Steven Pearlstein: Then and Now

What a difference a year makes!

Here’s the Washington Post’s Steven Pearlstein last February:

These guys won’t be happy until the government agrees to relieve them of every last one of their lousy loans and investments at inflated prices, recapitalize every major bank and brokerage and insurance company on sweetheart terms and restore them to the glory days, so they can once again earn inflated profits and obscene pay packages by screwing over their customers and their shareholders.

For the Wall Street wise guys, bailout politics is just another game to be played, another market to be manipulated, another set of risks to be arbitraged.

Here’s Pearlstein ten weeks ago on a “Wall Street fairy tale” (emphasis mine):

Economies benefit to the degree that financial markets efficiently allocate capital from those who have it to those who can make the most of it.

Surely, one measure of that efficiency is how little is skimmed off by the financial middlemen. So the next time someone tells you that it’s no concern of yours if Wall Street traders are earning a king’s ransom, remind him of the story of Goldman and Morgan and the financial wizards who thought they could spin capital out of straw.

Here’s Pearlstein from a separate February column (emphasis mine):

As with Daschle, it springs from a deeply felt but rarely articulated sense of entitlement that now warps the judgment not just of those on Wall Street — from top executives to hotshots on the trading desks — but of those throughout the upper reaches of corporate America. And over time, it has filtered out to law firms and consulting firms, where freshly minted MBAs and legal associates came to expect starting salaries of $150,000 and partners thought it their God-given right to draw $1 million a year.

All that is history. It turns out that those inflated pay stubs weren’t really a measure of genuine economic worth but manifestations of the mirage that was the bubble economy. Economically, they are no longer sustainable; socially and politically, they are no longer acceptable.

Here’s Pearlstein today:

I can have as much fun as the next guy fulminating about Wall Street bonuses, but it’s time to move on.

There’s nothing new to say, nor is there much that can or will be done about them.

So I guess this is where we remind Pearlstein of the “Wall Street fairy tale.”

Here’s Pearlstein from the first February column, in full-on pitchfork mode (emphasis mine):

Later today, nine Titans of Finance will testify before the unwieldy House Financial Services Committee about the fine mess they have got us into and how the first $350 billion in bank bailout money was used. The chief executives have probably wised up enough to know to leave the Gulfstream back home and fly in commercial with the hoi polloi.

Here’s Pearlstein today, bemoaning “populism” and blaming all of us for Wall Street’s sins:

One reason for the populist backlash is that people assume the bonuses are going to the same Wall Street wise guys who caused the financial crisis. Not true. Many of those who made the worst decisions have been fired, while many of those who will earn bonuses work in divisions that had nothing to do with the financial debacle. But it’s also important to remember that culpability for the crisis extends well beyond Wall Street bankers to asleep-at-the-switch regulators, conflicted rating agencies, sleazy brokers, greedy mortgage bankers, reckless money managers and millions of clueless homeowners, along with an entire country that insisted on living beyond its means.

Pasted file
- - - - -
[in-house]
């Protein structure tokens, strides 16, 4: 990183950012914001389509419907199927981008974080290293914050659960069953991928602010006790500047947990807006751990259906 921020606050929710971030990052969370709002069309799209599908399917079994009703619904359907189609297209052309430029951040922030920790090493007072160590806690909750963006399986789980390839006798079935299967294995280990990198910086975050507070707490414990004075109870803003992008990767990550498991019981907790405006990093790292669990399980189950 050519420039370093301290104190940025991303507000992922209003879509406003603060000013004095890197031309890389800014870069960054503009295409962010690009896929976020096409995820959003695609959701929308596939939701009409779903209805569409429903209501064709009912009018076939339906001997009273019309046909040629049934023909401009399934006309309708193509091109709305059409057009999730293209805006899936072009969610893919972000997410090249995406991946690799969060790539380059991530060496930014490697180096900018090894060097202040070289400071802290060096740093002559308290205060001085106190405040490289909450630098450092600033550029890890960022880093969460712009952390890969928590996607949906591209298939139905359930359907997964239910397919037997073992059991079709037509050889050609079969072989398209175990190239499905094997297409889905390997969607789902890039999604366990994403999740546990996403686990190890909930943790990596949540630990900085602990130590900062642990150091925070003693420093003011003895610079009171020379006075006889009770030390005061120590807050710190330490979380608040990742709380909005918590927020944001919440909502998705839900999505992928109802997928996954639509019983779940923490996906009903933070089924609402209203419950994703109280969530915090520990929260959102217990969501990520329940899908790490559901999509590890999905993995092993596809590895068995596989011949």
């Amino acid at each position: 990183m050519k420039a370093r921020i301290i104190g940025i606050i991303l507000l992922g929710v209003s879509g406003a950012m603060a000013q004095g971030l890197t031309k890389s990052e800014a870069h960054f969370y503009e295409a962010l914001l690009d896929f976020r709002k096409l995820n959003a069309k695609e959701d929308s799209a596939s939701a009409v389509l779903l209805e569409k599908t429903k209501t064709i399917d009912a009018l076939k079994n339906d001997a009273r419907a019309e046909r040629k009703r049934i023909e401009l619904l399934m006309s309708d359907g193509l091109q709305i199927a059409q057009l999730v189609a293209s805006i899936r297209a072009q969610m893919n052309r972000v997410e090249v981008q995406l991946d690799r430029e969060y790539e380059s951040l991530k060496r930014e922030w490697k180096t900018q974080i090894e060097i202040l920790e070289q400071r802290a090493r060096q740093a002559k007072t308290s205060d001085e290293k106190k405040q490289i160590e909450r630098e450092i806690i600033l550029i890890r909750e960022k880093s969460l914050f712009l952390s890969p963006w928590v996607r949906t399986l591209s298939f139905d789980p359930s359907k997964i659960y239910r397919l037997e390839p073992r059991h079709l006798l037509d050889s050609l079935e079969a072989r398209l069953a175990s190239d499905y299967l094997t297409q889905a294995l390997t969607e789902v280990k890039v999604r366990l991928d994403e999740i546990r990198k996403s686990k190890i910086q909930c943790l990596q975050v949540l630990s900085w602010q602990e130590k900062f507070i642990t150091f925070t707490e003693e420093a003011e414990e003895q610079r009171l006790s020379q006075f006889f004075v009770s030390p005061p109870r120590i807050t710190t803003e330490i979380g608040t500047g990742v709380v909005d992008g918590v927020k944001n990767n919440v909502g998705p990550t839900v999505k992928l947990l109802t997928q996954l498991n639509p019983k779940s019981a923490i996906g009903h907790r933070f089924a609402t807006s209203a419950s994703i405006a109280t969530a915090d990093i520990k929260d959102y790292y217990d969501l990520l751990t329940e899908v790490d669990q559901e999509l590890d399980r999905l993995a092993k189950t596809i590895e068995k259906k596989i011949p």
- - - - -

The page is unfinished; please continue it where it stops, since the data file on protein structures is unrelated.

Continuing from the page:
And it’s strawman time!

The other misconception is that somehow Wall Street got all the benefit from the government’s rescue efforts while taxpayers got stuck with the bill. In fact, nearly everyone benefited to some degree from a rescue effort that prevented the collapse of the global financial system — every business, every hedge fund, every community bank and credit union, every insurance company, every worker, every homeowner, every pensioner and anyone with any savings or investment…

It’s populist poppycock to argue that it was only the big banks that benefited from this wide-ranging rescue effort, and that they alone should be responsible for paying the bill.

I’ll take this one. We all benefited from being rescued from financial apocalypse, but Wall Street caused the crisis (with an assist from (de)regulators). And TARP is hardly the only bailout they triggered. And it would be great if just once someone would answer the question of why homeowners en masse spontaneously went from responsible, hard-workin’ Amurricans to clueless idiots beginning around 2002.

And this is disingenuous:

He framed the fee as a repayment to the taxpayers for losses sustained under the Treasury’s rescue program, conveniently overlooking the fact that virtually all of the loss is likely to come from two bankrupt auto companies, an insolvent insurer and two government-sponsored mortgage finance companies.

That insolvent insurer would be AIG. You know, the one that the government used as a conduit for its backdoor bailout of Wall Street.

The more intellectually honest approach would have been for the president to avoid the questions of cost and culpability and support the idea of a small tax on every financial transaction.

“Avoid the questions of… culpability.” That’s just a tremendous position for a business journalist to take. Revealing, no?

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Ryan Chittum is a former Wall Street Journal reporter, and deputy editor of The Audit, CJR's business section. If you see notable business journalism, give him a heads-up at Follow him on Twitter at @ryanchittum.